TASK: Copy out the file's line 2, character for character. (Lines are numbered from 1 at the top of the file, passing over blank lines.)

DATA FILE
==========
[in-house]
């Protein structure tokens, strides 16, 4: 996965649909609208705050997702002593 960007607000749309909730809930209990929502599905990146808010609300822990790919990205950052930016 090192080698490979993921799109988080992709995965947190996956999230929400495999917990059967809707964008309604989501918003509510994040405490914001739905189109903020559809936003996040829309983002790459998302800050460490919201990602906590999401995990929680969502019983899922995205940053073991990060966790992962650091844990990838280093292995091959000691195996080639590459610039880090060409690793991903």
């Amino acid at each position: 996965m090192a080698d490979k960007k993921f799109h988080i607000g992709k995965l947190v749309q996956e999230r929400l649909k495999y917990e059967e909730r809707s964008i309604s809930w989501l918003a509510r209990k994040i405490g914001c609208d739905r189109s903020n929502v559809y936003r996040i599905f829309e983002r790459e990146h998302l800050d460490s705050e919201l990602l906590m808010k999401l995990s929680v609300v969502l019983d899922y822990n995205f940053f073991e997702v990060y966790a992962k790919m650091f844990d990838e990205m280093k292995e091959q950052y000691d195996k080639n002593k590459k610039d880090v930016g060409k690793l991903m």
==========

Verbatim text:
């Protein structure tokens, strides 16, 4: 996965649909609208705050997702002593 960007607000749309909730809930209990929502599905990146808010609300822990790919990205950052930016 090192080698490979993921799109988080992709995965947190996956999230929400495999917990059967809707964008309604989501918003509510994040405490914001739905189109903020559809936003996040829309983002790459998302800050460490919201990602906590999401995990929680969502019983899922995205940053073991990060966790992962650091844990990838280093292995091959000691195996080639590459610039880090060409690793991903």